The stories are for the most part perfectly crafted, which makes sense when you read that Novakovich has an admitted soft spot for the “workshop story,” those pieces that are born in MFA programs, with their carefully wrought scenes and quiet buildup. Although his rationale for this preference is fair enough—“In the world of painting it’s a damning thing to be an autodidact rather than an academically trained painter, so why should it be the reverse in writing?” he asks—I have to admit that some of the stories suffer a bit for what we might call the “workshop-iness” of it all.

Some of these stories exhibit a deflating tendency toward the too-careful, or too-subtle. Stephanie Dickinson’s “The Wheelchair Girls,” a flinty, almost spooky tale of two disabled friends attempting to rescue a third from an abusive husband, creates masterful tension, and very real characters, and then just sort of peters out. The ending is perhaps more true to life than any real conflagration would be—but isn’t the point of fiction to heighten and make dramatic the small encounters of the everyday? I couldn’t help but suspect that a little less craft and a little more recklessness would have created a more powerful impact overall. As it is, Dickinson seems almost to have lost her nerve.

Likewise, the third-place winner, Theresa Dave Morales’s  “Jacinto’s Teeth,” feels like a series of artful mini-essays rather than a fully realized short story. Detailing a few days in the life of a teenager as he navigates the civil war in Guatemala, Morales powerfully evokes the heavy oppression and unlikely optimism of those surviving in untenable environments, but the characters feel less like people than vehicles for a history lesson. It’s a well-written lesson, but seems dry nonetheless.

These are, it must be said, very small quibbles and should be taken as such. American Fiction Volume 12 is full of very fine stories. The best of these are character-driven, full of weird, awkward, sometimes ugly people whose recognizable humanity helps mitigate the occasionally frustrating endings. My favorite, after “The Polar Bear Swim,” was an honorable mention, “John the Revelator” by Sean Conaway. Its main character is a profoundly unhealthy restaurant owner, whose swollen prostate leads to squirmingly uncomfortable bathroom scenes that parallel his encounters with the cretinous, yet strangely likable, band of reformed felons he employs. It’s the kind of story you can’t stop reading, even as things go from merely uncomfortable to downright frightening, all backlit by a cheap Pay-Per-View wrestling match that draws the men toward their final dissolution.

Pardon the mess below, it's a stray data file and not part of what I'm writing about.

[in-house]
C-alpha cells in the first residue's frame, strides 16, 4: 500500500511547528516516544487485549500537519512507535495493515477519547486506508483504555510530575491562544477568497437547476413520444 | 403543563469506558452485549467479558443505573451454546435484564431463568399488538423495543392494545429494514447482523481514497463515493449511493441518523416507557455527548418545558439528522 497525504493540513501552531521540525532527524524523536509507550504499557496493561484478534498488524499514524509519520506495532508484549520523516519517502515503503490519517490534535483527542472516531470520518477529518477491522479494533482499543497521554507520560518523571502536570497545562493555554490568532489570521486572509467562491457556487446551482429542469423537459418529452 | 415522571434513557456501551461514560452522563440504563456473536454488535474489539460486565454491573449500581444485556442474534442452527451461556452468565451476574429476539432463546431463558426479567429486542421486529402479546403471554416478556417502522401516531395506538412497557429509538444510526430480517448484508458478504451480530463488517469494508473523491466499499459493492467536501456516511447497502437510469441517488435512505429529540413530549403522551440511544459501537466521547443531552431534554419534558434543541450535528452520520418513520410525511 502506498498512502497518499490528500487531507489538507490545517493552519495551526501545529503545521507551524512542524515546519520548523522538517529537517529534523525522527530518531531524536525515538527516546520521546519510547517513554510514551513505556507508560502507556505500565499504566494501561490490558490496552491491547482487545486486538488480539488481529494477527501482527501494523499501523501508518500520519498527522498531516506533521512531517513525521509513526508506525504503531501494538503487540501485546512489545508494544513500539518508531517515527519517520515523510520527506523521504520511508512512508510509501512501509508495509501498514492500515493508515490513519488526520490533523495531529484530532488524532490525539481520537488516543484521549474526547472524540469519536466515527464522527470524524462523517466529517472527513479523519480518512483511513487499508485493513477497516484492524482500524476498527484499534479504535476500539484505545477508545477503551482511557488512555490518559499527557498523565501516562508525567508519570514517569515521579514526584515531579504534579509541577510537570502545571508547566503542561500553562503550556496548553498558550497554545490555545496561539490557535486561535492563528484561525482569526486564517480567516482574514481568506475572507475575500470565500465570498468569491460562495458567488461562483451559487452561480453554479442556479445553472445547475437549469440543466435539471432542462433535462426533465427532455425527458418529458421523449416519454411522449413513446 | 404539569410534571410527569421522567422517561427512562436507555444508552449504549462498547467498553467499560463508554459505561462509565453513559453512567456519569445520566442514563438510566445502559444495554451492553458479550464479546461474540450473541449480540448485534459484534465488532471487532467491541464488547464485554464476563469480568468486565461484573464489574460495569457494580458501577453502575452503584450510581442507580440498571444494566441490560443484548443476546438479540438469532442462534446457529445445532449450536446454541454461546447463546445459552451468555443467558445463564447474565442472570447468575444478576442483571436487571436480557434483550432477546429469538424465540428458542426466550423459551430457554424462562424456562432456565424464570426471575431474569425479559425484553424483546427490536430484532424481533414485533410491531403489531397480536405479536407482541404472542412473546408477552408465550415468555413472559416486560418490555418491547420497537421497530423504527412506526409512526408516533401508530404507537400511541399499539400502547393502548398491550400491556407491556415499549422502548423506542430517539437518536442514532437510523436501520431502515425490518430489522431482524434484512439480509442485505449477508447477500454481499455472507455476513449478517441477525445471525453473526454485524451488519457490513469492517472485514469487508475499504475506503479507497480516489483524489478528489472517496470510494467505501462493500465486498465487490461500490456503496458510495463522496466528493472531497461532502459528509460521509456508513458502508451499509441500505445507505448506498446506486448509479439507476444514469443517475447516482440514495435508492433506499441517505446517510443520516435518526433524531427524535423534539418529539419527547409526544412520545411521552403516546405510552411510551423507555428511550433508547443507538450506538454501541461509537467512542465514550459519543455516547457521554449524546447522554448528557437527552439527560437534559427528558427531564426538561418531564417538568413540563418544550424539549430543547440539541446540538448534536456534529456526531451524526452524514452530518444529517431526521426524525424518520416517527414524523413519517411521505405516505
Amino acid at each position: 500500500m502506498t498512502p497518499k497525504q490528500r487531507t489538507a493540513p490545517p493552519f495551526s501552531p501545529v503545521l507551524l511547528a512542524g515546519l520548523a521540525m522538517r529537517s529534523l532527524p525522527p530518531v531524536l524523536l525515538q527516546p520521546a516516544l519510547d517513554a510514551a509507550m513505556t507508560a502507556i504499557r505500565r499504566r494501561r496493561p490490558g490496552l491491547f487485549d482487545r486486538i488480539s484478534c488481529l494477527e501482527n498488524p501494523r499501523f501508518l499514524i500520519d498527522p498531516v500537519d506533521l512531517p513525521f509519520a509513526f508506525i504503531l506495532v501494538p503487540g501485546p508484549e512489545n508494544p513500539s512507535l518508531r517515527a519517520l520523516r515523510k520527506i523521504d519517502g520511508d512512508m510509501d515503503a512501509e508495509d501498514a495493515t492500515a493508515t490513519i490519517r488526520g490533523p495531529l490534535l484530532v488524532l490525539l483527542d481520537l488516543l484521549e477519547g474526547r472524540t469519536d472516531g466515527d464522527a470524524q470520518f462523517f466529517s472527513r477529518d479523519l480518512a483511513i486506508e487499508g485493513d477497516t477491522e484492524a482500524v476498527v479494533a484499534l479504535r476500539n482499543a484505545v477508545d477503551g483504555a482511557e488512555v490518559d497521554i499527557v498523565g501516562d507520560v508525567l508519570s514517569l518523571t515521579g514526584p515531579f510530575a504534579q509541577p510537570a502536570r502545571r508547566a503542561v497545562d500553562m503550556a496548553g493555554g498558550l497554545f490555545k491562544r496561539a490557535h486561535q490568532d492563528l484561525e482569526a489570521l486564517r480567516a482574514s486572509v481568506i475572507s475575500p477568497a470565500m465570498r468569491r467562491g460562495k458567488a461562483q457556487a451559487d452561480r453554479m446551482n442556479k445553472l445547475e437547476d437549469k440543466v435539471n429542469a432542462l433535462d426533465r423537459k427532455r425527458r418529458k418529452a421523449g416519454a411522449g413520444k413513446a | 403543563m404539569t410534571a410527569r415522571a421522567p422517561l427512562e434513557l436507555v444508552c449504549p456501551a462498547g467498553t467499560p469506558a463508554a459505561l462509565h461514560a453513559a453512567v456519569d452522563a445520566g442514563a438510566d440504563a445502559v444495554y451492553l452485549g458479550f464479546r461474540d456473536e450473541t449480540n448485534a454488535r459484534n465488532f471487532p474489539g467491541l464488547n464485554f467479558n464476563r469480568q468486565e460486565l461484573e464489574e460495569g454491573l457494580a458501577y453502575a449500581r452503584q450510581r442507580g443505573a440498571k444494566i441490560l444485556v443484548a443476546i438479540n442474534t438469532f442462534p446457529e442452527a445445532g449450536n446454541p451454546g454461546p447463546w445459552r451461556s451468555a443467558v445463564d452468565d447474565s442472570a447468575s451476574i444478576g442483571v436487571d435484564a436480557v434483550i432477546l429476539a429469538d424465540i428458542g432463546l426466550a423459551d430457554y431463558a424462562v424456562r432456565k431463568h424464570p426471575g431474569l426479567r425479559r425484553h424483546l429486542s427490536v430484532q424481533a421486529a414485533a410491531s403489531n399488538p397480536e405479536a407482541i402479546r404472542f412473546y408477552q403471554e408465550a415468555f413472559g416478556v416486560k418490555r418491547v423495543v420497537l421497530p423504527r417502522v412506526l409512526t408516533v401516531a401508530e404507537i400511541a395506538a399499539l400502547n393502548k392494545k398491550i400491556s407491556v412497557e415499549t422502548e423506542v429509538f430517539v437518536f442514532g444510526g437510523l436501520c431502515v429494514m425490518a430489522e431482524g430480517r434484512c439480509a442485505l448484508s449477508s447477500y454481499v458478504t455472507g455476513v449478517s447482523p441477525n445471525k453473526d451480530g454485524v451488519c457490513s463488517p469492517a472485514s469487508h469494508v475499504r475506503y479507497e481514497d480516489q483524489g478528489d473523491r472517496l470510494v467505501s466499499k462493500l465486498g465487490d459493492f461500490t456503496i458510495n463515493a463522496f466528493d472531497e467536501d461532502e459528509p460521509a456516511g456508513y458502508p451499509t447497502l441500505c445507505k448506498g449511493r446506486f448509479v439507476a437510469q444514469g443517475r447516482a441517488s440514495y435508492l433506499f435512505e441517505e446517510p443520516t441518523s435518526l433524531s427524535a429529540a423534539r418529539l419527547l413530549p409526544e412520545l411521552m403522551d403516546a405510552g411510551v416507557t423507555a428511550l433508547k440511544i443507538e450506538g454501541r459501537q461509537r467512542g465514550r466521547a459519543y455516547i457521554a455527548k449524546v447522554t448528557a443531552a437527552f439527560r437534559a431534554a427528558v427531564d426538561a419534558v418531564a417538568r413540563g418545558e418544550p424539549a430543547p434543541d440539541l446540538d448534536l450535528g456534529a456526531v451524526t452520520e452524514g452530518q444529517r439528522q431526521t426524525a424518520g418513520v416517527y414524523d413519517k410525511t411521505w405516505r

In all, American Fiction Volume 12 proves surprising, provocative, strange, and very hard to put down. Novakovich may not have chosen stories that fit the mainstream idea of “American,” but what he has cobbled together instead is a deeply interesting introduction to writers from whom I hope we hear much more. It is not a collection for everyone, but I, for one, am grateful to Novakovich for introducing me to these writers, and to New Rivers Press for publishing them.

Emily Wojcik teaches English at the University of Connecticut and Holyoke Community College, and is assistant editor at Paris Press in Massachusetts.

American Fiction, Volume 12
Edited by Kristen J. Tsetsi, Bayard Godsave, and Bruce Pratt
Guest Judge: Josip Novakovich
Publisher: New Rivers Press, 2012
Price: $16.95 (paper)
Pages: 304
ISBN: 978-0-89823-264-6